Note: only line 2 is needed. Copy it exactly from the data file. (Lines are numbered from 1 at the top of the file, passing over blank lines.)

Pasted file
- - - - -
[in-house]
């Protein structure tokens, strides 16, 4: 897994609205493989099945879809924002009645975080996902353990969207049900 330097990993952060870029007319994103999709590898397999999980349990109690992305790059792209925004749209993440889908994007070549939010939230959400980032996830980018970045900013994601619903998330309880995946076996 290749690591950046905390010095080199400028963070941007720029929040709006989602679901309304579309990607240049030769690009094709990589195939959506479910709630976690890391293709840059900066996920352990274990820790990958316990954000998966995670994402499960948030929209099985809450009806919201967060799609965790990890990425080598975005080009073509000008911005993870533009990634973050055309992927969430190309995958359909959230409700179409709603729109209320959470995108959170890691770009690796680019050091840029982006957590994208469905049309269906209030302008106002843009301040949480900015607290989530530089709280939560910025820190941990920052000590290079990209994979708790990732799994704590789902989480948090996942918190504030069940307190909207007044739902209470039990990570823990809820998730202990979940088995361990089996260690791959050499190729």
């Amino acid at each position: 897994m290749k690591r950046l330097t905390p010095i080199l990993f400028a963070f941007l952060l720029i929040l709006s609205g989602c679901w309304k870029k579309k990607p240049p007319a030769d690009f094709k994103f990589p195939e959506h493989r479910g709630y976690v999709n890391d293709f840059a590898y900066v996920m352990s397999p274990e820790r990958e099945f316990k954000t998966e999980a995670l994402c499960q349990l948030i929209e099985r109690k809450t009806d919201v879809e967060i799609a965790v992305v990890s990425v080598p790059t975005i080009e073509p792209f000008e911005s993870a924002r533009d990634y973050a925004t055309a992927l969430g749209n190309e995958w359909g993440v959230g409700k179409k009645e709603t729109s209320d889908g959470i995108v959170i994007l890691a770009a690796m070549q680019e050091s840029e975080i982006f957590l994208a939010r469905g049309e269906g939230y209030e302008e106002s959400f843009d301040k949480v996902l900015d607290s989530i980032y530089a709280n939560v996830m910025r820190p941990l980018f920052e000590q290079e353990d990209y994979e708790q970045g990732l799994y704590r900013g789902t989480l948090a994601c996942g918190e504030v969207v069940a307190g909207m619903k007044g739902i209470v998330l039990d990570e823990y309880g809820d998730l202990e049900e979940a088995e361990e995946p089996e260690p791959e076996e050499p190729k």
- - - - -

């Protein structure tokens, strides 16, 4: 897994609205493989099945879809924002009645975080996902353990969207049900 330097990993952060870029007319994103999709590898397999999980349990109690992305790059792209925004749209993440889908994007070549939010939230959400980032996830980018970045900013994601619903998330309880995946076996 290749690591950046905390010095080199400028963070941007720029929040709006989602679901309304579309990607240049030769690009094709990589195939959506479910709630976690890391293709840059900066996920352990274990820790990958316990954000998966995670994402499960948030929209099985809450009806919201967060799609965790990890990425080598975005080009073509000008911005993870533009990634973050055309992927969430190309995958359909959230409700179409709603729109209320959470995108959170890691770009690796680019050091840029982006957590994208469905049309269906209030302008106002843009301040949480900015607290989530530089709280939560910025820190941990920052000590290079990209994979708790990732799994704590789902989480948090996942918190504030069940307190909207007044739902209470039990990570823990809820998730202990979940088995361990089996260690791959050499190729």